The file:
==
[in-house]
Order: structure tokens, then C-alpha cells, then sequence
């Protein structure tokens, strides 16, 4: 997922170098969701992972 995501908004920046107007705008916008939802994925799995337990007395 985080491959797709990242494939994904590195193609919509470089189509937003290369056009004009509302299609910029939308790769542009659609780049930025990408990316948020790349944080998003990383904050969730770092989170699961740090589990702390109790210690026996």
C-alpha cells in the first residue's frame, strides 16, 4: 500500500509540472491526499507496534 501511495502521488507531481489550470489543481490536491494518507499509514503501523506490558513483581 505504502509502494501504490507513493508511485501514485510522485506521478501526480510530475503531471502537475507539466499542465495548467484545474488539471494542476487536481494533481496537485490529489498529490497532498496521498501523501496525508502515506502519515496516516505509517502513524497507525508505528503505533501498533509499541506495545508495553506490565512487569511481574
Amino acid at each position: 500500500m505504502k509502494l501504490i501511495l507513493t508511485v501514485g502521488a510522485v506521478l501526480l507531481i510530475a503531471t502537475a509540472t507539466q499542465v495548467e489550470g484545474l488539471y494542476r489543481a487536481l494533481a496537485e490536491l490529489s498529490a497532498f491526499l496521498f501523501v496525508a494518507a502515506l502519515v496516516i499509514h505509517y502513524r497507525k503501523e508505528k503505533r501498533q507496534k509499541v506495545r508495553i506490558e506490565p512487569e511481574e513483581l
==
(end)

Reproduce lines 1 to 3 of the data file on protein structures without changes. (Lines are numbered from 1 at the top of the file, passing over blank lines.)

[in-house]
Order: structure tokens, then C-alpha cells, then sequence
């Protein structure tokens, strides 16, 4: 997922170098969701992972 995501908004920046107007705008916008939802994925799995337990007395 985080491959797709990242494939994904590195193609919509470089189509937003290369056009004009509302299609910029939308790769542009659609780049930025990408990316948020790349944080998003990383904050969730770092989170699961740090589990702390109790210690026996």